Stage on which Shakespeare may once have performed is discovered under Norfolk theatre

The original stage may have been performed upon by Shakespeare.
Credit: ITV News Anglia/PA
The Bard's boards? The original stage was hidden beneath more modern additions. Credit: ITV News Anglia

A newly-discovered stage at a medieval theatre could be the sole surviving venue at which William Shakespeare performed, experts believe.

The nearly 600-year-old oak floorboards were uncovered during major renovation work at St George's Guildhall in King's Lynn in Norfolk, England's largest medieval guildhall.

Historical notes shows Shakespeare's company performed there while on tour when London's theatres were closed due to an outbreak of plague in 1592-3.

"As archaeological finds go this is extraordinarily rare especially on this scale," said archaeological building expert Dr Jonathan Clark.

"This is the largest timber 15th-century floor in the country, and that's before you add the Shakespeare connection.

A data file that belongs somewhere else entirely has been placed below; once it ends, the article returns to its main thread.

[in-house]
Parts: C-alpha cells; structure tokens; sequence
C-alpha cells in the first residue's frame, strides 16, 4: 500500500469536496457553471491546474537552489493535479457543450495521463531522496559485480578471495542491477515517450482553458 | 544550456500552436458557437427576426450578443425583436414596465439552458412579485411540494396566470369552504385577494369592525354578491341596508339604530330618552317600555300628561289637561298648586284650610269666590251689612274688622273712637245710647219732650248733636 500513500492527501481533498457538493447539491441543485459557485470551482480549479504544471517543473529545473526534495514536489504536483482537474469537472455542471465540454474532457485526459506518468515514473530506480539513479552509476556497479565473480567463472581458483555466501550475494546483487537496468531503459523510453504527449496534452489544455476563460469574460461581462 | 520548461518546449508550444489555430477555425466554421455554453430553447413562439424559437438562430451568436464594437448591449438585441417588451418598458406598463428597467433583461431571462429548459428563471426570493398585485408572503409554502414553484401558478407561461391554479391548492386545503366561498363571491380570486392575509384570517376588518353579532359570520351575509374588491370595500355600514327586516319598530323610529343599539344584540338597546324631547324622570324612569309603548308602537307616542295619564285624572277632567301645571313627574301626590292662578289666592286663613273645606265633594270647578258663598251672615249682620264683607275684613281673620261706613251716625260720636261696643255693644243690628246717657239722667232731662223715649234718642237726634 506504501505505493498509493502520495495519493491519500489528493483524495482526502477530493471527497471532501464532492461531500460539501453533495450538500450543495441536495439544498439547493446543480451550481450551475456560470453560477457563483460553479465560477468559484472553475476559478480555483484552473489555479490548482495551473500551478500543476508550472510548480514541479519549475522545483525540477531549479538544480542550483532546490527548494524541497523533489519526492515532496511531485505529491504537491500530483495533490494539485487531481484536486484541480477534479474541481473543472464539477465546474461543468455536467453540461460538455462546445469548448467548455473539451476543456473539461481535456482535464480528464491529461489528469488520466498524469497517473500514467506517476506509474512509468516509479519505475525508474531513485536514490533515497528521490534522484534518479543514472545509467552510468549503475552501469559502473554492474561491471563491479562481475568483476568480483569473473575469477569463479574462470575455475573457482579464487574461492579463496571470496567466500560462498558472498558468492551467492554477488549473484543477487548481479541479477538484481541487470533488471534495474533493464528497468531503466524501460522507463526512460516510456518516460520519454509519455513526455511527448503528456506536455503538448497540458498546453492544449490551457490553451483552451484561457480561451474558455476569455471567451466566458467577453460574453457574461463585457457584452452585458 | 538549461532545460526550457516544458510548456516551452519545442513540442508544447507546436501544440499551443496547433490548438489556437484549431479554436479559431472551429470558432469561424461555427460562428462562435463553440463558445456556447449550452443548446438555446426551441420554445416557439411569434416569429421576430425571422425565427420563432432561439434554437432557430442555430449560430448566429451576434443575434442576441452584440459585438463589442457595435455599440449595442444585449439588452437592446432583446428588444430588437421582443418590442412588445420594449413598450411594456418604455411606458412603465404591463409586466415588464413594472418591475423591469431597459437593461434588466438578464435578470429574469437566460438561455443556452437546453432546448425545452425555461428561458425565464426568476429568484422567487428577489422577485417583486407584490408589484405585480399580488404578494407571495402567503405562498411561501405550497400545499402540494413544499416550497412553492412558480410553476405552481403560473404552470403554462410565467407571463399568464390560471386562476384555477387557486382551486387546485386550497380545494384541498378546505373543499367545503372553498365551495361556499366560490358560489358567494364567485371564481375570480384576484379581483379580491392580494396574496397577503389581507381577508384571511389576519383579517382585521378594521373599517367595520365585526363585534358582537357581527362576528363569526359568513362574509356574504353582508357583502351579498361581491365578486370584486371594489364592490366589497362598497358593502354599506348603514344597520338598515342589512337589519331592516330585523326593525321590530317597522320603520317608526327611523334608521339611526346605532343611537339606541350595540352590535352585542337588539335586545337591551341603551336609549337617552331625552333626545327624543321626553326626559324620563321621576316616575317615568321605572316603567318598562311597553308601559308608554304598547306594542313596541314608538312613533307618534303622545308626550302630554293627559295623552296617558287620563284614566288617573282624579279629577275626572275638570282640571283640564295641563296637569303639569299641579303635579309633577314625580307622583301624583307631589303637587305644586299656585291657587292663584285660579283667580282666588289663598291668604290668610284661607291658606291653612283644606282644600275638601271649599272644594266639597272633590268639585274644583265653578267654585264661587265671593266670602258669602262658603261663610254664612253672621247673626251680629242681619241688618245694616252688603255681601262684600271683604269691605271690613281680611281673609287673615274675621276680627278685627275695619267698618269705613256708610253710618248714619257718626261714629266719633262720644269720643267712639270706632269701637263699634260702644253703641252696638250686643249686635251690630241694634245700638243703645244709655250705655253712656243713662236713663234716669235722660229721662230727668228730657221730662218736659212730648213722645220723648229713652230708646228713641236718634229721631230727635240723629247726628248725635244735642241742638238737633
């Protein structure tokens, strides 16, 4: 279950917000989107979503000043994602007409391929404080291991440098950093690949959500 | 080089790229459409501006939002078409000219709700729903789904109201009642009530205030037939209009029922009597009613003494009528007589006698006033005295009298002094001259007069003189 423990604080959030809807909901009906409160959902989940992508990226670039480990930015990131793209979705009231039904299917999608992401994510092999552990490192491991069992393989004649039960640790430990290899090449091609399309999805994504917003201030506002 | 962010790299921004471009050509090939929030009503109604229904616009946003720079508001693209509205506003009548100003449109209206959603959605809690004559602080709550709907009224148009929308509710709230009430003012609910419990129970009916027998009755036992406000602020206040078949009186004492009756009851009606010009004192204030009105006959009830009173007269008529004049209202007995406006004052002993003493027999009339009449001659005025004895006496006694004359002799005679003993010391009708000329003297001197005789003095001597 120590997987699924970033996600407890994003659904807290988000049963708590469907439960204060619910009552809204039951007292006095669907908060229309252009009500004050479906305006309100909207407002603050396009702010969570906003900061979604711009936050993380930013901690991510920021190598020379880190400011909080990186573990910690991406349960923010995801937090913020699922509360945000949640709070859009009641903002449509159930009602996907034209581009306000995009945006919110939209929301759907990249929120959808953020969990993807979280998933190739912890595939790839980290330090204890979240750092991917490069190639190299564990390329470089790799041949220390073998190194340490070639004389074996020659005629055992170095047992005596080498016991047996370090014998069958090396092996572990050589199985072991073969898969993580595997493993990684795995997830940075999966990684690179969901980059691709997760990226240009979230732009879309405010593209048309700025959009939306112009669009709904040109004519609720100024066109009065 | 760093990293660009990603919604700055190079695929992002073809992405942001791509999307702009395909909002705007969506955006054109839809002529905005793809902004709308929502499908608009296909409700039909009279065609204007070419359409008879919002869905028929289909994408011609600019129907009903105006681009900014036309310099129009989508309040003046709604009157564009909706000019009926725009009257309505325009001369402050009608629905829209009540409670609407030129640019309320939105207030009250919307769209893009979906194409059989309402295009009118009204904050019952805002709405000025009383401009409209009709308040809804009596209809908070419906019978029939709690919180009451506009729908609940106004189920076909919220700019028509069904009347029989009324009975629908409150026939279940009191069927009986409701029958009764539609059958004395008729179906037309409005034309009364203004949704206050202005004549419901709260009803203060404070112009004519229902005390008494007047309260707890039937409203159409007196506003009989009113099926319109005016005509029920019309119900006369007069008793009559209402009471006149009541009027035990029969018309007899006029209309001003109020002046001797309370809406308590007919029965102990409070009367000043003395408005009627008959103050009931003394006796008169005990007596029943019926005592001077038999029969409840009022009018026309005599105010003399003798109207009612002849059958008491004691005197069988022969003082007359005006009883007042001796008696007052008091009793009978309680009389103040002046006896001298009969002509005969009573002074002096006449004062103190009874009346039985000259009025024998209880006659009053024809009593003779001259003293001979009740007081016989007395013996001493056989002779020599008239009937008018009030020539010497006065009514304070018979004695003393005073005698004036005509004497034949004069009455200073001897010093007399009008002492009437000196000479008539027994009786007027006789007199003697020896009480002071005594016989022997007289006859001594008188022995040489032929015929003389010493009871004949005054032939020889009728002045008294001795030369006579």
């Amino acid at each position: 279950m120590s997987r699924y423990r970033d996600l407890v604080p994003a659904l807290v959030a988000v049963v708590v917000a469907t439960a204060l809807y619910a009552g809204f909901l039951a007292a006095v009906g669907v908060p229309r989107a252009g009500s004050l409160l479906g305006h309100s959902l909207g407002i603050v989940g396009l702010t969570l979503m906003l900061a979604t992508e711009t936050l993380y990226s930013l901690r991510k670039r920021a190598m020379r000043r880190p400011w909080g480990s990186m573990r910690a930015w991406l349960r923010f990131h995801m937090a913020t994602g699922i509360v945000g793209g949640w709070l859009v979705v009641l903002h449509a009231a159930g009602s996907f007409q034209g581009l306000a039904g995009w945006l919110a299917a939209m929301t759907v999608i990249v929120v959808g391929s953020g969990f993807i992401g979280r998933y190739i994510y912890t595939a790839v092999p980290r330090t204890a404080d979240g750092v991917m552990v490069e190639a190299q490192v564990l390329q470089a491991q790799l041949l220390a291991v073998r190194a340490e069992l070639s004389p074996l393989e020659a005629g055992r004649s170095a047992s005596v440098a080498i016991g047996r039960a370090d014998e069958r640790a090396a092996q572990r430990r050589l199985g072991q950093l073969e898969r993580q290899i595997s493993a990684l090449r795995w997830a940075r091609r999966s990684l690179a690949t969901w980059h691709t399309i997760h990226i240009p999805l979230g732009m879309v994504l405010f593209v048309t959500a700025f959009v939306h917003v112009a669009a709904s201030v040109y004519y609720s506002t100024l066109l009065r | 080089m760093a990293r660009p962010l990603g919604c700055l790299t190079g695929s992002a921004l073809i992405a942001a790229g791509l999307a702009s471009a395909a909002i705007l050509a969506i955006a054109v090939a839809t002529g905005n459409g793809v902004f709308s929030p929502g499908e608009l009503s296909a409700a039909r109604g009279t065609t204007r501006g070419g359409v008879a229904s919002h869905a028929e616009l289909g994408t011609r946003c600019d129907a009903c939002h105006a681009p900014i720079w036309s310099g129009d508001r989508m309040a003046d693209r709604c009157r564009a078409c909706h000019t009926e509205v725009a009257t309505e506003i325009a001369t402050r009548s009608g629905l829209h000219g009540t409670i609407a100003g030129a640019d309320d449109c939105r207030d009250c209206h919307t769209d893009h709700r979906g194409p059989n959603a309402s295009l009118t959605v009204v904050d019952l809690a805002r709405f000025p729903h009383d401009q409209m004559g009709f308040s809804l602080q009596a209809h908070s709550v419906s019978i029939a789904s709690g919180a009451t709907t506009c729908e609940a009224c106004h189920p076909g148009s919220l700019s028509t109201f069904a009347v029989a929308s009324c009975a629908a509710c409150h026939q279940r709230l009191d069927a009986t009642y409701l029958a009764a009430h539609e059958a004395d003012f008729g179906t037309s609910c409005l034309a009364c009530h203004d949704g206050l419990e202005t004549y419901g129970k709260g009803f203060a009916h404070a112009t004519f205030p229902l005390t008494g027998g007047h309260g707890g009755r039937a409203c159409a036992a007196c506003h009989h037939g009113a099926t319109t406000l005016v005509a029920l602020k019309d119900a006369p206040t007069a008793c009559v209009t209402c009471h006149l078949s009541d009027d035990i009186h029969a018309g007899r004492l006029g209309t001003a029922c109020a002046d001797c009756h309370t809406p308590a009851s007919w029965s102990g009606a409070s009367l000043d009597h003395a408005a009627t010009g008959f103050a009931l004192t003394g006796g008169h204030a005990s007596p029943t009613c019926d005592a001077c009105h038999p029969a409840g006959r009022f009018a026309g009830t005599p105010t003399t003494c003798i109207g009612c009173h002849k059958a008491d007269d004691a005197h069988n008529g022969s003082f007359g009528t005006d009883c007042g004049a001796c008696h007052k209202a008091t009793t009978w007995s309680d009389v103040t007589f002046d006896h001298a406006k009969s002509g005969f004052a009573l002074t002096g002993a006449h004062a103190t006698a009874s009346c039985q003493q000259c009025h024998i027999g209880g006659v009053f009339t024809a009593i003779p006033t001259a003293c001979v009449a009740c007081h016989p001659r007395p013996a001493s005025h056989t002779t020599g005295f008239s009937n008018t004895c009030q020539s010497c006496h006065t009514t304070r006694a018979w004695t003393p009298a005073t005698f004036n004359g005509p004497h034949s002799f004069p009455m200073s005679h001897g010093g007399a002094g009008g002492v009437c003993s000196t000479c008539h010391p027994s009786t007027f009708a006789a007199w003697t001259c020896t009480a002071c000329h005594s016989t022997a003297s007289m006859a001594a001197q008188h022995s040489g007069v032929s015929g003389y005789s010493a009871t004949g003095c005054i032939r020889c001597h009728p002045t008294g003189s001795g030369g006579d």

"Scientific analysis and the study of the structure confirms that it is a complete 15th-century floor so this floor would have been in situ when Shakespeare performed here in 1592-3. It is a really fortuitous survival.

"The main reason it's still there is because it's totally integral to the building, it would have been really difficult to dismantle it without destroying the structure so they either had to patch it up or put another floor on top of it, which is why it's still intact,” he added.

Shakespeare may have performed on the state in 1592-93. Credit: PA

The Grade I-listed building was derelict and in danger of demolition by 1945 before it was bought by a local landowner and turned into an arts centre.

Archaeological work has been under way at the site for the last two months, which revealed the original floor, hidden underneath 1960s and 1950s floors.

The large oak boards are held together with pegs rather than nails.

It is believed the floor would have been laid by shipwrights and taken about a year to create.

The boards were unearthed during major renovation work at the theatre Credit: ITV News Anglia

“Shakespeare is known across the globe, so to be able make this claim is pretty magical," said Tim FitzHigham, creative director at the Borough Council of King’s Lynn & West Norfolk.

Dr Paul Edmondson, head of research for The Shakespeare Birthplace Trust, added: "To see the medieval stage where Shakespeare might have performed rediscovered after centuries is an exciting opportunity."It's a unique survival of theatre performances from a great period of English drama.

"This is a truly special discovery."

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